In comparison to the indoor theater, the festival's Cafe Cantante DJ room offered a more conventional dance party environment, albeit one with a consistent Latin flair. Iconic NYC label Fania teamed up with LA club night Culventura to host sets from Peruvian Cumbia-bass duo Dengue Dengue Dengue! and New York's world-dance specialist Nickodemus. UK DJ and label-owner Madam X brought grime to the island while British compatriot A Guy Called Gerald latched on to Cuba's long love affair with percussion for a brilliant all-jungle set. The collection of DJs was itself a supremely diverse affair, with artists from Mexico meshing with the likes of Havana's female live-tech duo Pauza—some of the only successful female DJs to find acclaim in Cuba thus far. The room's music wasn't as intriguing as the collaborations found elsewhere, but still more than some average club nights.
Dengue Dengue Dengue!
Just like the socialist society in which Cubans live—one that's all they know—MANANA was in many ways an experiment, one that explored the amazing things that could happen when people who don't even speak the same language formed a single unit. Attendance from Cubans was another unknown prior to opening day, and though initial attendance was slim, word-of-mouth (plus local and foreign volunteers hitting the city street with flyers) provoked many Cubans to shell out their $4 for a pass inside as the days proceeded—and from their smiles, it seemed well worth it.
Nearly all the locals I spoke to seemed to enjoy the opportunity to make new friends with Americans—a culture that for most of their lives had been blocked from their island. A young Cuban with Russian roots named Vladimir told me how reggaeton is mostly all he knows, and expressed how much more he wanted to learn about dance music, many strains of which—like jungle, techno and grime—he was hearing that weekend for the first time. Others just wanted to learn a new language—like Junior, a young Cuban mechanic who played a game of hangman with an American friend as a creative way of practicing english.
Junior and Matt. Photo by author.
Chats I had with non-Cubans often went political. A San Francisco native traveling from Peru said how witnessing the ways socialism promotes frugal living actually made her—a self-proclaimed "alternative"—align more with America's capitalist ways. A Scottish man from Brooklyn said he took the days before the festival to travel to Havana to lay the groundwork for an education program dedicated to preparing Cubans for an imminent influx of technology. Inevitably though, many foreigners were there for the party, and the occasional presence of fringe tops, Dance Mania t-shirts, Boiler Room tote bags, and booty shorts felt slightly Coachellian.
Simultaneous to MANANA, another music festival called Musicabana was happening in Havana, where a pre-party in March boasted Major Lazer playing to nearly 500,000 Cubans. The festival—which had billed itself as "Cuba's coming out party," and featured EDM stars like Cedric Gervais—had experienced multiple approval delays due to bureaucratic issues that Fabien Pisani discussed in a recent interview with Billboard. Forced to wait months to get the final OK from the local government (something they reportedly received only a week before opening day), many of the festival's high-profile acts like Sean Paul and Brazilian singer Carlinhos Brown had cancelled their sets. The problems unfortunately didn't stop there: "Everyone had already canceled: artists, locations, sponsors, hotel rooms, financial partners," said Pisani. Billboard's article included the festival's ethos to "usher in a new era of cultural diplomacy" in Cuba, and given the mainstream commercial nature of some of their bookings, it's possible they didn't convince the Cuban government as much.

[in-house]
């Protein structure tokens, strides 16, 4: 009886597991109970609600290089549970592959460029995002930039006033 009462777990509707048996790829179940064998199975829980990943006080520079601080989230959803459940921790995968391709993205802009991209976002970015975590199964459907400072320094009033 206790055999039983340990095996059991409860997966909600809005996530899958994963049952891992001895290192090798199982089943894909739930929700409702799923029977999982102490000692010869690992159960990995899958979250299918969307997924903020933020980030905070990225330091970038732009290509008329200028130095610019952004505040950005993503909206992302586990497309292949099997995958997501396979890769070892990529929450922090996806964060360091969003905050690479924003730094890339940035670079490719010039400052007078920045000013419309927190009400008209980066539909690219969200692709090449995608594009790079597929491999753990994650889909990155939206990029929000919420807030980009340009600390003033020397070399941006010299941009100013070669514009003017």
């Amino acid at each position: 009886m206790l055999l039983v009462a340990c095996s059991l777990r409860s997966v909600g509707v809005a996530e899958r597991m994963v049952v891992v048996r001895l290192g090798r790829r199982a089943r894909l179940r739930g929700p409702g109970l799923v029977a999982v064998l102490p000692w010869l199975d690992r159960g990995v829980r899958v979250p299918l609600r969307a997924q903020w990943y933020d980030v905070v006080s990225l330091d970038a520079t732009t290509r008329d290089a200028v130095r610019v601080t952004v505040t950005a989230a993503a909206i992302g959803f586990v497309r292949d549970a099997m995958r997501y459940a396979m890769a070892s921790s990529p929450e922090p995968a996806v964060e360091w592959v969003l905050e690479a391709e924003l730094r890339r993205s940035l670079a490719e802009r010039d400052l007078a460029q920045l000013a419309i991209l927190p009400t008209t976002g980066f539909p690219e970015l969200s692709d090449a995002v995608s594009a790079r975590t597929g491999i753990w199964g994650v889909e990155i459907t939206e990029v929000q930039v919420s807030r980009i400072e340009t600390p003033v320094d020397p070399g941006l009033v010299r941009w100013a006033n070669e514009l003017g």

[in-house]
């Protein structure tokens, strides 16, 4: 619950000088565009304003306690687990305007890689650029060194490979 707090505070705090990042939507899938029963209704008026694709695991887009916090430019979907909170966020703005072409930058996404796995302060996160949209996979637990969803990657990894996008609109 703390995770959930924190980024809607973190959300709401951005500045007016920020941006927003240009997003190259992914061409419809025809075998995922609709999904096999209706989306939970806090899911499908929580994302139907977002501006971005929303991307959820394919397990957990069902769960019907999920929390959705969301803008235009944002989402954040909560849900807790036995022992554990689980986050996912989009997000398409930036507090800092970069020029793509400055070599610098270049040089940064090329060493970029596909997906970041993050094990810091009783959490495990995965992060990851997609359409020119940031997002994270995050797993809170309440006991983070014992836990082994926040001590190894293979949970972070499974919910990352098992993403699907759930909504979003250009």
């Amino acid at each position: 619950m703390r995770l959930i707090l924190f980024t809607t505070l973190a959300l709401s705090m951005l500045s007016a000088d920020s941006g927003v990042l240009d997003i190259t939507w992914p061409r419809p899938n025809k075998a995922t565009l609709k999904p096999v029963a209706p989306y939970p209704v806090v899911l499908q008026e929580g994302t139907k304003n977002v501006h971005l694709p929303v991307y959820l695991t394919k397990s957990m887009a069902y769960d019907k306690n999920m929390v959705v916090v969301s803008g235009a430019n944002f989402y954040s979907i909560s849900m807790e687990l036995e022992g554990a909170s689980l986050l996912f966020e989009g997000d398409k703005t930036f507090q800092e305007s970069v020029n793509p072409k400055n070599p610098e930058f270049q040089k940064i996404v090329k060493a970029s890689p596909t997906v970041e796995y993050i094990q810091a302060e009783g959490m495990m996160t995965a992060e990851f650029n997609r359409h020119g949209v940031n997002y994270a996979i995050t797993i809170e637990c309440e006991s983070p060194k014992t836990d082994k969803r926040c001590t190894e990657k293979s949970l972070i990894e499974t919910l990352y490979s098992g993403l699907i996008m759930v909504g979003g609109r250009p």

Jeremy Sole at the "DIY stage."
With its billed collaborations, MANANA, by contrast, made meshing the creative cultures of Cuba, Europe, and America its primary focus. I can't think of a festival that was friendlier, more low-key, and just plain fun throughout—especially taking into account that it was in a place where little-to-no drugs exist, or mobile data (no Snapchat here, just vibes). Faced with the limited resources and bureaucratic difficulties at hand, MANANA's organizers succeeded in throwing a quality festival in a place where getting shit done is nearly impossible.
On the last day of the festival, the rain finally made way for sunshine, and the Pacho Alonso stage re-opened for an impromptu dance party. Perhaps seeing an opportunity to make some extra pesos, a local man whose job it was to operate the space brought his own booze, staff, and sound, and enlisted some of the DJs from the festival to play. As I observed the multi-national crowd drinking and celebrating into the wee hours of the morning, I realized that the scene didn't feel much different from the DIY parties I go to in Brooklyn every weekend, with dedicated people working together to make the most of the resources at their disposal. It's an ingenuity that Cubans have demonstrated for decades, and one that's helped them survive through over a half-century of difficult circumstances. With the inevitable influx of Americans soon to come to island, perhaps the time has finally for both cultures to learn more about each together, make some music, and, of course, dance all night.
David Garber is on Twitter.